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Wednesday, November 2, 2016, 01:36

Law proposed to protect mentally impaired people

By Dara Wang

HONG KONG - The Law Reform Commission of Hong Kong is proposing new legislation for public consultation on Tuesday to stop people who work at care homes or provide care services from engaging in sexual contact with mentally impaired people.

The proposed offenses include all sexual conduct. This is in order to make it possible to prove sexual offenses via physical evidence when the victim cannot be a witness in court, explained commission member Eric Cheung Tat-Ming.

Cheung, who is also a legal academic at the University of Hong Kong, said offenses which happen in a care home should be covered by a new law whether the mentally impaired person gave their consent or not.

The commission also proposed making the offenses applicable not only when they were committed against mentally impaired people, but also against people with mental disorders or mentally handicapped ones. This is to protect more vulnerable people, said Peter Duncan, chairman of the commission.

However, lawmaker and solicitor Holden Chow Ho-ding said the scope of the applicable groups needs further discussion, because it is difficult to determine whether or not people from these groups were mentally capable when they consented to sexual conduct.

To protect these people, the commission proposed that sexual conduct with mentally impaired people outside care homes is legal if they give their consent.

The consultation of the proposed legislations will last until Feb 10, 2017.

The government will consider barring people with sex crime records from participating in care services, said Director of Social Welfare Carol Yip Man-kuen. She made these comments during a panel meeting at the Legislative Council on Tuesday.

The moves by the commission and the government come after the government dropped a sex crime charge against Cheung Kin-wa, a former director of Bridge of Rehabilitation, who allegedly sexually assaulted a then 21-year-old woman under his care in August 2014.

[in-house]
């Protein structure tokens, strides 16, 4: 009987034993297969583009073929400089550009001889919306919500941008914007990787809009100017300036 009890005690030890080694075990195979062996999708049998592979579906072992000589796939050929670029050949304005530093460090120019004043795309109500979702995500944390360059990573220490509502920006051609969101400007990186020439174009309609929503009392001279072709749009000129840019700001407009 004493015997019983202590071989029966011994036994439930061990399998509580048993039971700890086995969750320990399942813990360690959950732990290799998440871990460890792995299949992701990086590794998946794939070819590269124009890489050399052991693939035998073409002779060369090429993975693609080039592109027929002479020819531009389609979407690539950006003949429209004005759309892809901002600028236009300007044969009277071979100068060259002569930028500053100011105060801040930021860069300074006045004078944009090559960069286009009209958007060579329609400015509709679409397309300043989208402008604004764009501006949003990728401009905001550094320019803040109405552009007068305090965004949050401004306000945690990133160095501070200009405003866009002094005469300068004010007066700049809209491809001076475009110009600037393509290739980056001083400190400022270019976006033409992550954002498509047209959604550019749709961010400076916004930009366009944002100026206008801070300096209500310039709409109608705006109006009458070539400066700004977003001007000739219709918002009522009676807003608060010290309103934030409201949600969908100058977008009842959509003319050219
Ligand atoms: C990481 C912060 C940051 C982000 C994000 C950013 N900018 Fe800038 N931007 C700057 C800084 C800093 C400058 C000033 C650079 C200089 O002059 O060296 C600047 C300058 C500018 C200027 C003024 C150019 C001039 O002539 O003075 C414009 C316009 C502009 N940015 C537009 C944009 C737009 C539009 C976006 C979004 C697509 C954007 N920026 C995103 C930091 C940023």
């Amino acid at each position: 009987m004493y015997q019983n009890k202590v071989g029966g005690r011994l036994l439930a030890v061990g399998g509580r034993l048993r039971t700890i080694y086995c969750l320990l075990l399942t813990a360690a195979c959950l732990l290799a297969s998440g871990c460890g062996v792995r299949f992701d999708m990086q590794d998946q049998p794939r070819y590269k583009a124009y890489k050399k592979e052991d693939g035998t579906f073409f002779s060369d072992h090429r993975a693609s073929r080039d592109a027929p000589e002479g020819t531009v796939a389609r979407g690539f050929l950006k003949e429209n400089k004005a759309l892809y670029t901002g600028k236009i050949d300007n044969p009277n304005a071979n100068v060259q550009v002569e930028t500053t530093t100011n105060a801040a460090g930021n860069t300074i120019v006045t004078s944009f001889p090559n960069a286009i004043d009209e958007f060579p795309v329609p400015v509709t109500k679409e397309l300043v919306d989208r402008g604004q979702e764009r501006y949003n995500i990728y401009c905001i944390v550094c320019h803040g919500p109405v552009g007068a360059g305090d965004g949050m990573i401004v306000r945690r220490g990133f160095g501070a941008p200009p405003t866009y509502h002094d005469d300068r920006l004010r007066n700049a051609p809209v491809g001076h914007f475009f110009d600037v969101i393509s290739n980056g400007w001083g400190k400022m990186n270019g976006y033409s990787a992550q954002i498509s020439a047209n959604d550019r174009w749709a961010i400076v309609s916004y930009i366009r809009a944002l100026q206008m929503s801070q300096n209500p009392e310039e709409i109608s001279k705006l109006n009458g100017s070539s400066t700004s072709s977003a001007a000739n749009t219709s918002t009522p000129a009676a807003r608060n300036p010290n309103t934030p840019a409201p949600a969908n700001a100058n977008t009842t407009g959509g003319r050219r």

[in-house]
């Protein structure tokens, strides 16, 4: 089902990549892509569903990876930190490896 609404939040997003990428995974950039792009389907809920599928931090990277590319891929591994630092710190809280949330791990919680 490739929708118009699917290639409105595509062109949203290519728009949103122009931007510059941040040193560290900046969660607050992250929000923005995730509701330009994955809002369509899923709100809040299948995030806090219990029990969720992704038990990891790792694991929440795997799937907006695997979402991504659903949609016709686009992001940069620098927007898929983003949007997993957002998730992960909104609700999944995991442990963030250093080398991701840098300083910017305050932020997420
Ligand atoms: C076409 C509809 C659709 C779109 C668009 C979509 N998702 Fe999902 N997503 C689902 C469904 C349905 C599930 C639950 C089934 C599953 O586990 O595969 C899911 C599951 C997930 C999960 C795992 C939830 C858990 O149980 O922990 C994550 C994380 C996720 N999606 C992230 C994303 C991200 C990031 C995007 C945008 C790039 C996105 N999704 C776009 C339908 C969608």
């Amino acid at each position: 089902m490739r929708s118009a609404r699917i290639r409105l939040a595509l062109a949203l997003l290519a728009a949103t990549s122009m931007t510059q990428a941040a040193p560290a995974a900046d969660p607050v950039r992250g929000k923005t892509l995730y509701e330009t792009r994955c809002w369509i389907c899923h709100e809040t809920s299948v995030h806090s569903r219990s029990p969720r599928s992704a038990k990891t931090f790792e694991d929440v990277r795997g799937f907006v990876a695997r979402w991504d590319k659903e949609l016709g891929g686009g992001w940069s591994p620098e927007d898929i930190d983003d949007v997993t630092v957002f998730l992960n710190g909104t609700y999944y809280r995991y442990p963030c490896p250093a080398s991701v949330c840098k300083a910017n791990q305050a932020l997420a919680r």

The case was dropped in May as the alleged victim was medically unfit to testify. This is despite evidence of tissue paper containing Cheung’s semen and a mixture of bodily fluids from him and the alleged victim.

The case sparked an outcry in the city among concern groups and social workers. They are demanding better government supervision of private nursing homes and legal protection for the mentally impaired.

Yip suggested employing retired police officers to help strengthen inspections and identify potential hazards in private care homes. She also recommended setting up an accountability mechanism for care home managers.

Director of Public Prosecutions Keith Yeung Kar-hung told reporters on Oct 27 the government will propose overall reform on rules of hearsay evidence in criminal proceedings from the beginning of next year.

The proposal will recommend giving judges the power to admit second-hand evidence provided by someone other than a witness who is physically or mentally unfit to testify in court, explained Yeung.

The Criminal Procedure Ordinance stipulates that the complainant has to be brought to court as a witness for cross-examination, otherwise his or her video interview cannot be admitted as evidence, he added.
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